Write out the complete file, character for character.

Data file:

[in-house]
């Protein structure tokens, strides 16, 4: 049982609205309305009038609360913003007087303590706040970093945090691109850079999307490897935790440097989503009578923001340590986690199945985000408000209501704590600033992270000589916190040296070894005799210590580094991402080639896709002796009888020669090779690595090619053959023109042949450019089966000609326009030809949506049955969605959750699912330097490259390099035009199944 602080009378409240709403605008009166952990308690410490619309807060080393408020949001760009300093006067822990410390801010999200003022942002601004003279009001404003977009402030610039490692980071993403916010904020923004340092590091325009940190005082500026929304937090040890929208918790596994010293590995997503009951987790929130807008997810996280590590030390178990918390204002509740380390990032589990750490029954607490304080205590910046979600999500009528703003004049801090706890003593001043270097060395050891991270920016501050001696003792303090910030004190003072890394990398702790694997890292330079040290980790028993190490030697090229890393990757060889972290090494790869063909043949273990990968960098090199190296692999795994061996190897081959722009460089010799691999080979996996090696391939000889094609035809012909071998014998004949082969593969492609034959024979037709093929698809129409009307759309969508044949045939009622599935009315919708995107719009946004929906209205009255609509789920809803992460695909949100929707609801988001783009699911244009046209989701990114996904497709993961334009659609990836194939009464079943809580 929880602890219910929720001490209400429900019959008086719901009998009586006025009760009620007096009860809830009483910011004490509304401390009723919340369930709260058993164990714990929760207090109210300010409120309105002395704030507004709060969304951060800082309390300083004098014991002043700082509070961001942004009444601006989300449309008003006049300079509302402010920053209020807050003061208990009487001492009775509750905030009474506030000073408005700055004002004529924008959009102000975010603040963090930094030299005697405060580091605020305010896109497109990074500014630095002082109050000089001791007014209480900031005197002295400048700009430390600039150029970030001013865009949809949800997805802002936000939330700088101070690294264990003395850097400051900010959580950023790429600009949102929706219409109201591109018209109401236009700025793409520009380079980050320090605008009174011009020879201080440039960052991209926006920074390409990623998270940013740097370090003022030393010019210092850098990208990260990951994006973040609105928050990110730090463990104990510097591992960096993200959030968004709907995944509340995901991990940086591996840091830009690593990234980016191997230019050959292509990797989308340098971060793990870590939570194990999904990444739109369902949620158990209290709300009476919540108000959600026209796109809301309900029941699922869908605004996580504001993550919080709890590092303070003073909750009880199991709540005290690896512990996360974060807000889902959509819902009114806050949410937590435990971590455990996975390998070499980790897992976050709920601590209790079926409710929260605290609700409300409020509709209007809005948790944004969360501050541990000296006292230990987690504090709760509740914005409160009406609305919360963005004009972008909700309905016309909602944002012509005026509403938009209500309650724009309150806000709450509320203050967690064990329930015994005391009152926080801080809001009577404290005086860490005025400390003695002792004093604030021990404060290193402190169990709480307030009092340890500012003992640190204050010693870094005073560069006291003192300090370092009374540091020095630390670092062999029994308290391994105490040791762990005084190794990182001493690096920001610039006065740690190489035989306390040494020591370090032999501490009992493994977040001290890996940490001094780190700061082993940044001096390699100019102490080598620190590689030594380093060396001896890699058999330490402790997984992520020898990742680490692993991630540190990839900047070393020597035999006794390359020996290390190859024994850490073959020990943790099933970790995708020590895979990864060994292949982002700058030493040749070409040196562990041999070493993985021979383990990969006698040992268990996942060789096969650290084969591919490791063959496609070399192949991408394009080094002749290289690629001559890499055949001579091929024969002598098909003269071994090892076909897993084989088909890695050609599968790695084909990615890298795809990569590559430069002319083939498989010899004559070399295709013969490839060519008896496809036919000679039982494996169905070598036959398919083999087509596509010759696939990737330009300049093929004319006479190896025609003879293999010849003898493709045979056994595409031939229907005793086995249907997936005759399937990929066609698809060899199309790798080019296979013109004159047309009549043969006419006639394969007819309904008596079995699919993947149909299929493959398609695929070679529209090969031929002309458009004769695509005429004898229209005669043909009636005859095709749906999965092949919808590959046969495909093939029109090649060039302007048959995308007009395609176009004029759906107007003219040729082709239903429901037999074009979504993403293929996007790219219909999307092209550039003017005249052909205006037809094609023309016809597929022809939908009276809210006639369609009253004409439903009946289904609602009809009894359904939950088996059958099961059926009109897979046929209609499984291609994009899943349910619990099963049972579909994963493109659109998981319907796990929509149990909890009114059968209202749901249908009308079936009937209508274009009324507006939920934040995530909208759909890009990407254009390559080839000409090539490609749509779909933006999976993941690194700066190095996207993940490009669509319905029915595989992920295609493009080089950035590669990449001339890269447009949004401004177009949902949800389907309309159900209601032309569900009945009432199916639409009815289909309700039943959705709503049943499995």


[in-house]
């Protein structure tokens, strides 16, 4: 049982609205309305009038609360913003007087303590706040970093945090691109850079999307490897935790440097989503009578923001340590986690199945985000408000209501704590600033992270000589916190040296070894005799210590580094991402080639896709002796009888020669090779690595090619053959023109042949450019089966000609326009030809949506049955969605959750699912330097490259390099035009199944 602080009378409240709403605008009166952990308690410490619309807060080393408020949001760009300093006067822990410390801010999200003022942002601004003279009001404003977009402030610039490692980071993403916010904020923004340092590091325009940190005082500026929304937090040890929208918790596994010293590995997503009951987790929130807008997810996280590590030390178990918390204002509740380390990032589990750490029954607490304080205590910046979600999500009528703003004049801090706890003593001043270097060395050891991270920016501050001696003792303090910030004190003072890394990398702790694997890292330079040290980790028993190490030697090229890393990757060889972290090494790869063909043949273990990968960098090199190296692999795994061996190897081959722009460089010799691999080979996996090696391939000889094609035809012909071998014998004949082969593969492609034959024979037709093929698809129409009307759309969508044949045939009622599935009315919708995107719009946004929906209205009255609509789920809803992460695909949100929707609801988001783009699911244009046209989701990114996904497709993961334009659609990836194939009464079943809580 929880602890219910929720001490209400429900019959008086719901009998009586006025009760009620007096009860809830009483910011004490509304401390009723919340369930709260058993164990714990929760207090109210300010409120309105002395704030507004709060969304951060800082309390300083004098014991002043700082509070961001942004009444601006989300449309008003006049300079509302402010920053209020807050003061208990009487001492009775509750905030009474506030000073408005700055004002004529924008959009102000975010603040963090930094030299005697405060580091605020305010896109497109990074500014630095002082109050000089001791007014209480900031005197002295400048700009430390600039150029970030001013865009949809949800997805802002936000939330700088101070690294264990003395850097400051900010959580950023790429600009949102929706219409109201591109018209109401236009700025793409520009380079980050320090605008009174011009020879201080440039960052991209926006920074390409990623998270940013740097370090003022030393010019210092850098990208990260990951994006973040609105928050990110730090463990104990510097591992960096993200959030968004709907995944509340995901991990940086591996840091830009690593990234980016191997230019050959292509990797989308340098971060793990870590939570194990999904990444739109369902949620158990209290709300009476919540108000959600026209796109809301309900029941699922869908605004996580504001993550919080709890590092303070003073909750009880199991709540005290690896512990996360974060807000889902959509819902009114806050949410937590435990971590455990996975390998070499980790897992976050709920601590209790079926409710929260605290609700409300409020509709209007809005948790944004969360501050541990000296006292230990987690504090709760509740914005409160009406609305919360963005004009972008909700309905016309909602944002012509005026509403938009209500309650724009309150806000709450509320203050967690064990329930015994005391009152926080801080809001009577404290005086860490005025400390003695002792004093604030021990404060290193402190169990709480307030009092340890500012003992640190204050010693870094005073560069006291003192300090370092009374540091020095630390670092062999029994308290391994105490040791762990005084190794990182001493690096920001610039006065740690190489035989306390040494020591370090032999501490009992493994977040001290890996940490001094780190700061082993940044001096390699100019102490080598620190590689030594380093060396001896890699058999330490402790997984992520020898990742680490692993991630540190990839900047070393020597035999006794390359020996290390190859024994850490073959020990943790099933970790995708020590895979990864060994292949982002700058030493040749070409040196562990041999070493993985021979383990990969006698040992268990996942060789096969650290084969591919490791063959496609070399192949991408394009080094002749290289690629001559890499055949001579091929024969002598098909003269071994090892076909897993084989088909890695050609599968790695084909990615890298795809990569590559430069002319083939498989010899004559070399295709013969490839060519008896496809036919000679039982494996169905070598036959398919083999087509596509010759696939990737330009300049093929004319006479190896025609003879293999010849003898493709045979056994595409031939229907005793086995249907997936005759399937990929066609698809060899199309790798080019296979013109004159047309009549043969006419006639394969007819309904008596079995699919993947149909299929493959398609695929070679529209090969031929002309458009004769695509005429004898229209005669043909009636005859095709749906999965092949919808590959046969495909093939029109090649060039302007048959995308007009395609176009004029759906107007003219040729082709239903429901037999074009979504993403293929996007790219219909999307092209550039003017005249052909205006037809094609023309016809597929022809939908009276809210006639369609009253004409439903009946289904609602009809009894359904939950088996059958099961059926009109897979046929209609499984291609994009899943349910619990099963049972579909994963493109659109998981319907796990929509149990909890009114059968209202749901249908009308079936009937209508274009009324507006939920934040995530909208759909890009990407254009390559080839000409090539490609749509779909933006999976993941690194700066190095996207993940490009669509319905029915595989992920295609493009080089950035590669990449001339890269447009949004401004177009949902949800389907309309159900209601032309569900009945009432199916639409009815289909309700039943959705709503049943499995």